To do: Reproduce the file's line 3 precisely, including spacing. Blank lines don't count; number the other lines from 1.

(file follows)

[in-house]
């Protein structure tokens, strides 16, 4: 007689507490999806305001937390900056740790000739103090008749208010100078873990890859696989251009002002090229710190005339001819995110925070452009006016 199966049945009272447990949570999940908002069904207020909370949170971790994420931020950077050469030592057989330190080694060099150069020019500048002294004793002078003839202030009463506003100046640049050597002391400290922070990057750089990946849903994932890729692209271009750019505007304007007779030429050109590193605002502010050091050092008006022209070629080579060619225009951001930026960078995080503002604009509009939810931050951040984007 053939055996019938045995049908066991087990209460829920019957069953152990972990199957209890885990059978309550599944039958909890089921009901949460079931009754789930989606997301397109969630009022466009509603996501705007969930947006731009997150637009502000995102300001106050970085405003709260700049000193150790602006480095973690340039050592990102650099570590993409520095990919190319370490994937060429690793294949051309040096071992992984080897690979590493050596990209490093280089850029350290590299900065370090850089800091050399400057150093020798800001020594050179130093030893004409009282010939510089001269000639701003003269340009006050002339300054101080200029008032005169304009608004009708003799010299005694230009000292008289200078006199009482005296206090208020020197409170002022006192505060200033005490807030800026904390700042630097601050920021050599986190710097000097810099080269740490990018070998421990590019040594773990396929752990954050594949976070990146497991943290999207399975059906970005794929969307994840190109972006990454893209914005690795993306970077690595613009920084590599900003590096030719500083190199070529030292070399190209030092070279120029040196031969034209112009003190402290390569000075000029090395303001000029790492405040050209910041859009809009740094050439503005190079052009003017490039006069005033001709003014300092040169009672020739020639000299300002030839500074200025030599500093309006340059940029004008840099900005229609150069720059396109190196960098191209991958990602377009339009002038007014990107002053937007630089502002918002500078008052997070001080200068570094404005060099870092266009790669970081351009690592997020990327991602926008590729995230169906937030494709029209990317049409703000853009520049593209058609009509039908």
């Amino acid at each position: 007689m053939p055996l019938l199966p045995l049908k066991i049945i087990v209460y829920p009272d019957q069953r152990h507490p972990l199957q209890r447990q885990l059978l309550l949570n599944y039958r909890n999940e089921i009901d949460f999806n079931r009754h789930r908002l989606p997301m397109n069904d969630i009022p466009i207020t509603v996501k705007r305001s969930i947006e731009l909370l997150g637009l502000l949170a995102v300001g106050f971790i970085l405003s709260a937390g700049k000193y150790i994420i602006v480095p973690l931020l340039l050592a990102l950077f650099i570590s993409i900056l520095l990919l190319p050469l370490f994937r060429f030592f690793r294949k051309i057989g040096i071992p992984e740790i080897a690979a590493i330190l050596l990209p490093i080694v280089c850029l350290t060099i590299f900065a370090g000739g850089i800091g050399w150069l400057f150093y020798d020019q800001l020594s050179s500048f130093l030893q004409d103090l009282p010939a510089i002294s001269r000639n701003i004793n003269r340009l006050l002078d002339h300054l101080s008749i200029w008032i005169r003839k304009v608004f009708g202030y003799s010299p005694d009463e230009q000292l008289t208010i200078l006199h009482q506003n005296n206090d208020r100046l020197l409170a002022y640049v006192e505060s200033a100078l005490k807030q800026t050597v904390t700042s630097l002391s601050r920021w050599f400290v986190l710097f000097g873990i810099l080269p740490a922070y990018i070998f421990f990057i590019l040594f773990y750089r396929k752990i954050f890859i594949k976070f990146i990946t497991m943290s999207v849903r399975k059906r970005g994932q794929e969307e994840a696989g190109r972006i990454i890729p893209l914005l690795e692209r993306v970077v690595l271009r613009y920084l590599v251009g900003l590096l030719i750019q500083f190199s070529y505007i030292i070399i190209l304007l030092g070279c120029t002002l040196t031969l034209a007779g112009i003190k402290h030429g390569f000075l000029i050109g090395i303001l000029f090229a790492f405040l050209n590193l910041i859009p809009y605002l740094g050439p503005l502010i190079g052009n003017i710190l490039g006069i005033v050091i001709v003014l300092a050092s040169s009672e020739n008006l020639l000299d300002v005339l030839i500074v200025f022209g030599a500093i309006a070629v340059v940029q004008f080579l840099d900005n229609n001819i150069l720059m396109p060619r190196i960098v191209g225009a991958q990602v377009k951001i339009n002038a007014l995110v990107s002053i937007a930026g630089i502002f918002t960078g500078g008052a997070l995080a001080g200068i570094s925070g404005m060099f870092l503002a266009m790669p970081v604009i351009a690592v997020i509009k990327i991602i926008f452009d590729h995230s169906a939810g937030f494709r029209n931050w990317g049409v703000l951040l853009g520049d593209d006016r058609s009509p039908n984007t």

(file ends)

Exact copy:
């Amino acid at each position: 007689m053939p055996l019938l199966p045995l049908k066991i049945i087990v209460y829920p009272d019957q069953r152990h507490p972990l199957q209890r447990q885990l059978l309550l949570n599944y039958r909890n999940e089921i009901d949460f999806n079931r009754h789930r908002l989606p997301m397109n069904d969630i009022p466009i207020t509603v996501k705007r305001s969930i947006e731009l909370l997150g637009l502000l949170a995102v300001g106050f971790i970085l405003s709260a937390g700049k000193y150790i994420i602006v480095p973690l931020l340039l050592a990102l950077f650099i570590s993409i900056l520095l990919l190319p050469l370490f994937r060429f030592f690793r294949k051309i057989g040096i071992p992984e740790i080897a690979a590493i330190l050596l990209p490093i080694v280089c850029l350290t060099i590299f900065a370090g000739g850089i800091g050399w150069l400057f150093y020798d020019q800001l020594s050179s500048f130093l030893q004409d103090l009282p010939a510089i002294s001269r000639n701003i004793n003269r340009l006050l002078d002339h300054l101080s008749i200029w008032i005169r003839k304009v608004f009708g202030y003799s010299p005694d009463e230009q000292l008289t208010i200078l006199h009482q506003n005296n206090d208020r100046l020197l409170a002022y640049v006192e505060s200033a100078l005490k807030q800026t050597v904390t700042s630097l002391s601050r920021w050599f400290v986190l710097f000097g873990i810099l080269p740490a922070y990018i070998f421990f990057i590019l040594f773990y750089r396929k752990i954050f890859i594949k976070f990146i990946t497991m943290s999207v849903r399975k059906r970005g994932q794929e969307e994840a696989g190109r972006i990454i890729p893209l914005l690795e692209r993306v970077v690595l271009r613009y920084l590599v251009g900003l590096l030719i750019q500083f190199s070529y505007i030292i070399i190209l304007l030092g070279c120029t002002l040196t031969l034209a007779g112009i003190k402290h030429g390569f000075l000029i050109g090395i303001l000029f090229a790492f405040l050209n590193l910041i859009p809009y605002l740094g050439p503005l502010i190079g052009n003017i710190l490039g006069i005033v050091i001709v003014l300092a050092s040169s009672e020739n008006l020639l000299d300002v005339l030839i500074v200025f022209g030599a500093i309006a070629v340059v940029q004008f080579l840099d900005n229609n001819i150069l720059m396109p060619r190196i960098v191209g225009a991958q990602v377009k951001i339009n002038a007014l995110v990107s002053i937007a930026g630089i502002f918002t960078g500078g008052a997070l995080a001080g200068i570094s925070g404005m060099f870092l503002a266009m790669p970081v604009i351009a690592v997020i509009k990327i991602i926008f452009d590729h995230s169906a939810g937030f494709r029209n931050w990317g049409v703000l951040l853009g520049d593209d006016r058609s009509p039908n984007t």